A high-speed (2 kHz) near-infrared (1.0–1.65 μm) multispectral pyrometer was used for noninvasive measurements of the subpixel temperature distribution near the sharp leading edge of a wing exposed to a supersonic plasma jet. The multispectral pyrometer operating in the field measurement mode was able to measure the spatial temperature distribution. Multiple spectra were used to determine the temperature distributions in the measurement region. The spatial resolution of the multispectral pyrometer was not restricted to one “pixel” but was extended to subpixel accuracy (the temperature distribution inside one pixel in the image space corresponding to the point region in the object space). Thus, this system gives high-speed, multichannel, and long working time spatial temperature measurements with a small data stream from high-speed multispectral pyrometers. The temperature distribution of the leading edge of a ceramic wing was investigated with the leading edge exposed to extreme convective heating from a high-enthalpy plasma flow. Simultaneous measurements with a multispectral pyrometer and an imaging pyrometer verify the measurement accuracy of the subpixel temperature distribution. Thus, this multispectral pyrometry can provide in situ noninvasive temperature diagnostics in supersonic plasma jet environments.

Commentary by Dr. Valentin Fuster

Research Papers: Forced Convection

J. Heat Transfer. 2018;140(7):071701-071701-9. doi:10.1115/1.4039352.

Hydrodynamically and thermally fully developed flow of a Sisko fluid through a cylindrical tube has been investigated considering the effect of viscous dissipation. The effect of the convective term in the energy equation has been taken into account, which was neglected in the earlier studies for Sisko fluid flow. This convective term can significantly affect the temperature distribution if the radius of the tube is relatively large. The equations governing the flow and heat transfer are solved by the least square method (LSM) for both heating and cooling of the fluid. The results of the LSM solution are compared with that of the closed form analytical solution of the Newtonian fluid flow case and are found to match exactly. The results indicate that Nusselt number decreases with the increase in Brinkman number and increases with the increase in the Sisko fluid parameter for the heating of the fluid. In case of cooling, Nusselt number increases with the increase in the Brinkman number asymptotically to a very large value, changes its sign, and then decreases with the increase in Brinkman number. With the increase in the non-Newtonian index, Nusselt number is observed to increase.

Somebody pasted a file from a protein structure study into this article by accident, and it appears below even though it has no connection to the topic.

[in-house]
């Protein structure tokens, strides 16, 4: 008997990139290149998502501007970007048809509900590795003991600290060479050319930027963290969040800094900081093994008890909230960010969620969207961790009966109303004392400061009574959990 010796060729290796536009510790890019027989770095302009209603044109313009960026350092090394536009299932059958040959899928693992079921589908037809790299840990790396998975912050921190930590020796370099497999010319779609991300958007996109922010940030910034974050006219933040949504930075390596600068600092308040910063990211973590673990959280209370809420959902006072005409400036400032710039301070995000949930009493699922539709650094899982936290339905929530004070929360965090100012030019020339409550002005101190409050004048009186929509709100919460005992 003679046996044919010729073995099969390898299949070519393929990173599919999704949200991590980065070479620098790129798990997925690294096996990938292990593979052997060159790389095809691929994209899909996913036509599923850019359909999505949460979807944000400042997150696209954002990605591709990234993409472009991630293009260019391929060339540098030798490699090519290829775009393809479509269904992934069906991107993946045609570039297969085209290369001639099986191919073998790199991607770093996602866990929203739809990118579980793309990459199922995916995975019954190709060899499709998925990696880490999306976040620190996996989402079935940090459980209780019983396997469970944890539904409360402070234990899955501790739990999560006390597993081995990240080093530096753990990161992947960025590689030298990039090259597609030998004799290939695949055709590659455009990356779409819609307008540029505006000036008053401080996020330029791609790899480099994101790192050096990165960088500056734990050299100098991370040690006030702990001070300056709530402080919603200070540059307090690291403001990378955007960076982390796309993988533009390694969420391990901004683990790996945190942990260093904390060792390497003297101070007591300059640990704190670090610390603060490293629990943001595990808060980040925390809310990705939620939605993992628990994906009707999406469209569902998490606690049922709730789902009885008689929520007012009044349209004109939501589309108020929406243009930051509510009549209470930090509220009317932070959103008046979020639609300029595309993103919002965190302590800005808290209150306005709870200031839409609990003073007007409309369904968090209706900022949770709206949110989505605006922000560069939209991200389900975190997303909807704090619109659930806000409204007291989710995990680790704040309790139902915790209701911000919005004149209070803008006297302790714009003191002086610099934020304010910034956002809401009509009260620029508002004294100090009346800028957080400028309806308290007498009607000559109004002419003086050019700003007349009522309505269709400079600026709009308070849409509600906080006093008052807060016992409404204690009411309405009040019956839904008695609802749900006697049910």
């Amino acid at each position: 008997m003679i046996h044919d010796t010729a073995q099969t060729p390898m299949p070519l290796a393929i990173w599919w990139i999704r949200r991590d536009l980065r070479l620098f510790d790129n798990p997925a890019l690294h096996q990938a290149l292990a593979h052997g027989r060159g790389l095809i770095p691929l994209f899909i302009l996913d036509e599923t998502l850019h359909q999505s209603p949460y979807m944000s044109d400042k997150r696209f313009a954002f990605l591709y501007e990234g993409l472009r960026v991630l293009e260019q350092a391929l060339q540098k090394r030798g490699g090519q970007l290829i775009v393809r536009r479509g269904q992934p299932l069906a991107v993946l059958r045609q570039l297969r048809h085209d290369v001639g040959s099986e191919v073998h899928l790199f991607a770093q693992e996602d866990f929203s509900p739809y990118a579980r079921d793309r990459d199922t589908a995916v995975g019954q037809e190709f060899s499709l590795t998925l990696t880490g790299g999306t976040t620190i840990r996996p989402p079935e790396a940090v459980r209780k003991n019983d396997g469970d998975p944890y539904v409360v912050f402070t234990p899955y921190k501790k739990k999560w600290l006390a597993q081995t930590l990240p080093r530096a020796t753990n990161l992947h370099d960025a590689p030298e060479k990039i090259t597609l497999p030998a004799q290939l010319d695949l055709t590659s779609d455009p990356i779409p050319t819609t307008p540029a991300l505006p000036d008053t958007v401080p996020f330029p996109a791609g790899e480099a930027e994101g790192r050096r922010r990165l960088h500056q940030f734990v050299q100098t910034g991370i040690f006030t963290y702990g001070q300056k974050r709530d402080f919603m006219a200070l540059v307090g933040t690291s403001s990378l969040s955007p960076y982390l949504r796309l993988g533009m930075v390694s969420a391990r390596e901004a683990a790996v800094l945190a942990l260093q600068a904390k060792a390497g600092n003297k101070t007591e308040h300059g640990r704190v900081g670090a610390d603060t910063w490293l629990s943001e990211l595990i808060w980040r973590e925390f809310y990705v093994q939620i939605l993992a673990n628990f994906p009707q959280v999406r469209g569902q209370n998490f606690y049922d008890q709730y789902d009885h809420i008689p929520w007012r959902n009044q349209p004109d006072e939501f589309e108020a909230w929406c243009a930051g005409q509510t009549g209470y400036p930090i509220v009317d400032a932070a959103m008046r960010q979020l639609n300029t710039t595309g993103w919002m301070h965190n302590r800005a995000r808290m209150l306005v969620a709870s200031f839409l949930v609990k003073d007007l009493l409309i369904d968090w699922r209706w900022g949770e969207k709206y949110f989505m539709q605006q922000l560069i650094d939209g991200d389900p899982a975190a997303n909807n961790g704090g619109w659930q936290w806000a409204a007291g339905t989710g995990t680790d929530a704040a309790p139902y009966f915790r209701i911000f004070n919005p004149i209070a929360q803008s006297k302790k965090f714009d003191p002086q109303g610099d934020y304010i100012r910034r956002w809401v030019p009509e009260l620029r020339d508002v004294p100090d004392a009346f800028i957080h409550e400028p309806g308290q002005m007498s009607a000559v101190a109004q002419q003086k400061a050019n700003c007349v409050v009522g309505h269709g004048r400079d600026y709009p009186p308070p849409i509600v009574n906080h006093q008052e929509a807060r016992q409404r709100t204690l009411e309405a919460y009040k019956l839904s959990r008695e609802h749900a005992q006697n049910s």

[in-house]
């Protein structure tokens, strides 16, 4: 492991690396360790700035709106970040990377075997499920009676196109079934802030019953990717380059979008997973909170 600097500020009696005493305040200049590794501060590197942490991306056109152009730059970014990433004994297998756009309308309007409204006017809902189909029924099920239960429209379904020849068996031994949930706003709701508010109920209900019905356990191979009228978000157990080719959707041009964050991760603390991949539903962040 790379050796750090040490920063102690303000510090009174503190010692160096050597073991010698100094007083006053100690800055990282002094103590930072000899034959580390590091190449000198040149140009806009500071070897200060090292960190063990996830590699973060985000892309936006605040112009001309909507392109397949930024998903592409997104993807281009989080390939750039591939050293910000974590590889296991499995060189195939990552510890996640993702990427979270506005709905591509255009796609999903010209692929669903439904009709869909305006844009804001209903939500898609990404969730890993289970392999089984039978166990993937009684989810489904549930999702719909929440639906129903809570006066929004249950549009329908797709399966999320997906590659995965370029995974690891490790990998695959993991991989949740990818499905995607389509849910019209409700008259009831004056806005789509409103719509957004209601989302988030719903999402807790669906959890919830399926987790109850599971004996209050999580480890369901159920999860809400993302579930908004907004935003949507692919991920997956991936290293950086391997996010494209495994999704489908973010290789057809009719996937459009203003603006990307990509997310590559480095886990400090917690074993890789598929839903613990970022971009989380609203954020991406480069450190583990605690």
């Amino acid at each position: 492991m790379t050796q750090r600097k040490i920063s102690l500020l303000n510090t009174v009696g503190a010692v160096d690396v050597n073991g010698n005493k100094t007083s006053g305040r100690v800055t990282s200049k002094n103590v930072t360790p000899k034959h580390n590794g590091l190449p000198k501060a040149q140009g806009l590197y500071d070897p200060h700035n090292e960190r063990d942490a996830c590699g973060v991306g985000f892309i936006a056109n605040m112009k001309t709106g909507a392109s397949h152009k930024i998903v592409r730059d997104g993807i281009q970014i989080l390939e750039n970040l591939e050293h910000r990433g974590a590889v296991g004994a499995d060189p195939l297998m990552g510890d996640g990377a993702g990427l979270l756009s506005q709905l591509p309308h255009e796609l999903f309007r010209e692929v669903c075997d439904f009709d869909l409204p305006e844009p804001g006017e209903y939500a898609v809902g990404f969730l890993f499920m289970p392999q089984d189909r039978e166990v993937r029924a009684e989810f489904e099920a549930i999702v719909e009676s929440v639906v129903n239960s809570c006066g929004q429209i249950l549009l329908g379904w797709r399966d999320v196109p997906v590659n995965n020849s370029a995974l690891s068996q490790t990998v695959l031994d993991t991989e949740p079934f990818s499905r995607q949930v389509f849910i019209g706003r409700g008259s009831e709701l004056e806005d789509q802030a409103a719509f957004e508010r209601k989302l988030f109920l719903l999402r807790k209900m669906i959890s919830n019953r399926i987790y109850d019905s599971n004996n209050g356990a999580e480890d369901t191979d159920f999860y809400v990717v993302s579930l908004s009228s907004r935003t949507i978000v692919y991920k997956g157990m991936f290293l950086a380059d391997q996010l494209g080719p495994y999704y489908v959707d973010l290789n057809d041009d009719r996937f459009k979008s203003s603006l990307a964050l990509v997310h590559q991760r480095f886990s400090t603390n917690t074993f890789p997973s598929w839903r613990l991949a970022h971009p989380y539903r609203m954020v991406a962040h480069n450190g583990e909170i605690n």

Commentary by Dr. Valentin Fuster
J. Heat Transfer. 2018;140(7):071702-071702-9. doi:10.1115/1.4039419.

The detailed flow field and heat transfer were experimentally investigated in a channel with a circular cross section and equipped with a helical rib of low blockage ratio. Stereoscopic particle image velocimetry (S-PIV) was applied in order to measure the three components of the mean and turbulent velocities in the symmetry plane of the channel. Additionally, steady-state liquid crystal thermography (LCT) and infrared thermography were employed in order to study the convective heat transfer coefficient on the wall. Measurements were carried out more than six pitches downstream of the rib origin, presenting periodic velocity and heat transfer fields from this location on. The resulting velocity and heat transfer fields show similarities with those present in channels of plane walls, such as low momentum and heat transfer areas upstream and downstream of the obstacle, and high kinetic energy and heat transfer a few rib heights downstream of the obstacle. On the other hand, the shape of the rib induces a swirling motion with the same sense as the rib. The azimuthal mean velocity is negligible in the core of the pipe, but it increases considerably close to the wall.